The arrests of Intisar al-Hammadi, 20, and three other women in February – as well as the proceedings against them – have been widely criticized by international rights groups.
The case has exposed widespread repression of women in war-torn Yemen in areas controlled by rebels, known as Houthis.
The verdicts were handed down on Sunday, said lawyer Khaled al-Kamal, who represents all four women. Like al-Hammadi, one in three other women received a five-year term; The other two were sentenced to one and three years in prison, respectively. Al-Kamal said he would appeal against the sentence.
Human Rights Watch has said the trial was “affected by irregularities and abuses”.
The New York-based rights group said in June that rebels confiscated al-Hammadi’s phone and that “photos of her modeling were considered indecent.” The Houthis even called her a “prostitute,” HRW said.
“This sentence is inappropriate and politically motivated,” tweeted Afra Nasser, a Yemeni researcher at Human Rights Watch.
There were no details about what the allegation of “drug possession” referred to.
HRW said that since their arrest, the women have been lodged in a prison run by the rebels, where guards also abused al-Hammadi.
In Yemen, which has been embroiled in civil war since 2015, women who dare to protest, or even enter the public sphere, have become targets in a swift crackdown by the Houthis. In April, women activists and former detainees told The Associated Press a network of secret detention facilities where they are tortured and sometimes raped.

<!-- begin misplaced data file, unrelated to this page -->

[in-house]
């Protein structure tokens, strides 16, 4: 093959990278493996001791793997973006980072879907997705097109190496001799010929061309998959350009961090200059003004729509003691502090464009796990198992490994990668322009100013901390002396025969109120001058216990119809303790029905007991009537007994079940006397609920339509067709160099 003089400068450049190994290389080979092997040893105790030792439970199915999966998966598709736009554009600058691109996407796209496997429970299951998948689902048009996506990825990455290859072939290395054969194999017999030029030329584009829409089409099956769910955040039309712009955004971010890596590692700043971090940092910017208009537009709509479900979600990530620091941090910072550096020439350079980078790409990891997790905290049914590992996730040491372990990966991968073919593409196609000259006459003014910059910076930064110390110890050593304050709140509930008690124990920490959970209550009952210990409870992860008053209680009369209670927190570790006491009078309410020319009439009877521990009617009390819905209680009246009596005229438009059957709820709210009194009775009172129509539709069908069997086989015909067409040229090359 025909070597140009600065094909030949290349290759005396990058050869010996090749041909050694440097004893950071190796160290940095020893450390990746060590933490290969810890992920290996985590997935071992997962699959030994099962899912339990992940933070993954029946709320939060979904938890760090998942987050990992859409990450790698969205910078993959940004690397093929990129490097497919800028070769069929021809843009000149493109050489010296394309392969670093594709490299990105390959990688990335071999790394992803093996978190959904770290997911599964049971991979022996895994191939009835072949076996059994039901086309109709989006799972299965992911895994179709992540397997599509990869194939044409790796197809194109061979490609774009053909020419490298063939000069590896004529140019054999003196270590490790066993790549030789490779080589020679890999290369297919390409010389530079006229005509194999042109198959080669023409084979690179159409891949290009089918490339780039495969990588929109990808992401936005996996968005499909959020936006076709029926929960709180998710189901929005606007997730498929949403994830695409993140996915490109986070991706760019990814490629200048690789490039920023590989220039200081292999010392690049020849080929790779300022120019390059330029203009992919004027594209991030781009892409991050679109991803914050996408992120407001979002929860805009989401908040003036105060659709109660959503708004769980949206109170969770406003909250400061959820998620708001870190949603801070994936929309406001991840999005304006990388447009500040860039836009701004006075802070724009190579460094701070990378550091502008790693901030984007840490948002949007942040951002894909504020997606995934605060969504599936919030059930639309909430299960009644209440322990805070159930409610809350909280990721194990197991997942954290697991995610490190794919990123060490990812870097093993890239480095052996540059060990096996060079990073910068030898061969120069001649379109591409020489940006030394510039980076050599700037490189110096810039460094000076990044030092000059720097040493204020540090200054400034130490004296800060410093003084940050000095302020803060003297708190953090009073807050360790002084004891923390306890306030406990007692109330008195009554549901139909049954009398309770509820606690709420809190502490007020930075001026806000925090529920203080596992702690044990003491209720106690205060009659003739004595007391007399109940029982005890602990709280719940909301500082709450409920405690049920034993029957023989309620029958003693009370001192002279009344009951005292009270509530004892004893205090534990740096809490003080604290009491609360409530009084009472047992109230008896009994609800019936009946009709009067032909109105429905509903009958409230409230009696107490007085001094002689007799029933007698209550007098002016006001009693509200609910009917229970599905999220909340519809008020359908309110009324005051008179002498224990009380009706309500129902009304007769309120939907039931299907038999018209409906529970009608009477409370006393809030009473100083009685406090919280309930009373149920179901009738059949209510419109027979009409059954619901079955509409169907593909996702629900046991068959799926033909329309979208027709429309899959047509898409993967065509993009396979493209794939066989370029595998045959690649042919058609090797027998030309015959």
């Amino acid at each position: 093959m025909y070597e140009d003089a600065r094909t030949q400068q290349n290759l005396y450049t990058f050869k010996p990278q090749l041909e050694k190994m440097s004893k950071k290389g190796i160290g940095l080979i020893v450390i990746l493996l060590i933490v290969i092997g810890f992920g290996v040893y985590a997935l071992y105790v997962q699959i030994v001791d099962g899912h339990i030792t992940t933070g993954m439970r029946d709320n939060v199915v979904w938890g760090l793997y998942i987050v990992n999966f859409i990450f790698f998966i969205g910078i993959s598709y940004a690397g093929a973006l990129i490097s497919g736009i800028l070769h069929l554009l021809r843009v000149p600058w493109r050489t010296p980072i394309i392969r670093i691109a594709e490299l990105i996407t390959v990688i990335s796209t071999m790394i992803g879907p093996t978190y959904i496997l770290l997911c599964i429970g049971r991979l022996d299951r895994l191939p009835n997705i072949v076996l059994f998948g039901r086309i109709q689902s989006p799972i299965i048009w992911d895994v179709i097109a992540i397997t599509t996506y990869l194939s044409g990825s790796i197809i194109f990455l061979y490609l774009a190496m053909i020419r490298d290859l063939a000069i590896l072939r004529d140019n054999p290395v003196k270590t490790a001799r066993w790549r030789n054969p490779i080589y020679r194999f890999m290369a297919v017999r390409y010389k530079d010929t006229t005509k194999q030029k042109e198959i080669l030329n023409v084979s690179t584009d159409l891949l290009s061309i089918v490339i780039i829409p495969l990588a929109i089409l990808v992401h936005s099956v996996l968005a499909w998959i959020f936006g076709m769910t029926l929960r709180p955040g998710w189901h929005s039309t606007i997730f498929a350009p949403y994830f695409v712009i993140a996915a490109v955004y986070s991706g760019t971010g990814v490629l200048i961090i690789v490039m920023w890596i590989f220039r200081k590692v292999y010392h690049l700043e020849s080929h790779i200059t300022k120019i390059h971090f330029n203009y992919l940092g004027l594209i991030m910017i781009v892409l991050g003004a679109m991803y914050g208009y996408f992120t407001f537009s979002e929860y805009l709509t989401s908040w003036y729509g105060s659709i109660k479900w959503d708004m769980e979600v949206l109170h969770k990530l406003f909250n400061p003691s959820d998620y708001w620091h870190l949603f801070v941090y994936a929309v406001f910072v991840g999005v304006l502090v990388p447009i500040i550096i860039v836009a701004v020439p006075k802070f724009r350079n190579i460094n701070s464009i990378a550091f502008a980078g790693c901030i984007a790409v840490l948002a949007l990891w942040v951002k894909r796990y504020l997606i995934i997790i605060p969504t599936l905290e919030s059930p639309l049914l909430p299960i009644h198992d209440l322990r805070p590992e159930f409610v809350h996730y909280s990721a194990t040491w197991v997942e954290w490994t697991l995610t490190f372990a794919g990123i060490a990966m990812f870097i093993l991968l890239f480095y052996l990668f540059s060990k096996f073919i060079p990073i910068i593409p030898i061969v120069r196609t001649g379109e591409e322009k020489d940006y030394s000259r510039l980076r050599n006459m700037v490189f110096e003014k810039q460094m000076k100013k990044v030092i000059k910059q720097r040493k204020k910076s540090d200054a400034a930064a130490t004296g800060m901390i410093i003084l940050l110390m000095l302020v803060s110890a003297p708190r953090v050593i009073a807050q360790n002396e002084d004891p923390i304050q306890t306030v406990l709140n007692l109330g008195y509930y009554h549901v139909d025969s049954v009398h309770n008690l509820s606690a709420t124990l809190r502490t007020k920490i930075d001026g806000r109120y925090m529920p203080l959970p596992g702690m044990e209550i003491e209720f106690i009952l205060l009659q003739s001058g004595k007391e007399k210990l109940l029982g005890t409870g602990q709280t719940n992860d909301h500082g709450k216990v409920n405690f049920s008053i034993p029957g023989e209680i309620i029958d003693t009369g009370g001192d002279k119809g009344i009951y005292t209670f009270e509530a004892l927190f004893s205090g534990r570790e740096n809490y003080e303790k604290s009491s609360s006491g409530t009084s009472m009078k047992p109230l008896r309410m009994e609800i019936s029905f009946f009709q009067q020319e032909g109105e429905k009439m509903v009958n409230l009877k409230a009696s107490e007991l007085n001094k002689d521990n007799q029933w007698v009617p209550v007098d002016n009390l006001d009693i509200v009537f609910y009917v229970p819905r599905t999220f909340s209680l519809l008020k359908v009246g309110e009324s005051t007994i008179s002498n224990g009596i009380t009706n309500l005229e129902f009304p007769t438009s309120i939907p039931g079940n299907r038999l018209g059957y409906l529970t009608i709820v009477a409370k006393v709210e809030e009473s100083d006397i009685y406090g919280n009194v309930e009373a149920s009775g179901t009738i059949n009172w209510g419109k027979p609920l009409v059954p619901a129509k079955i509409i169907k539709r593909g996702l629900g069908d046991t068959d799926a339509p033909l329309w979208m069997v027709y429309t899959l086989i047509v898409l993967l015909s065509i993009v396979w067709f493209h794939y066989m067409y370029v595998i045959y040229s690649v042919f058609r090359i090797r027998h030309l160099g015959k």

Al-Hammadi, born to a Yemeni father and an Ethiopian mother, has worked as a model for four years and starred in two Yemeni soap operas in 2020. She was the sole breadwinner for her four-member family, which included her blind father and a disabled brother.
HRW also said the Houthis had previously offered to release al-Hammadi if she would help him use “sex and drugs” to entrap his enemies – the internationally recognized government of Yemen and Saudi Arabia. A clear reference to the support the coalition led.
Dozens of Yemeni public figures condemned the verdict against al-Hammadi and his associates, calling their trial “politically motivated”.
Moammar al-Iriani, the information minister of the internationally recognized government, urged the international community, including the United Nations and the United States, to pressure the Houthis to free the four.
The conflict in Yemen has killed more than 130,000 people and created the world’s worst humanitarian crisis.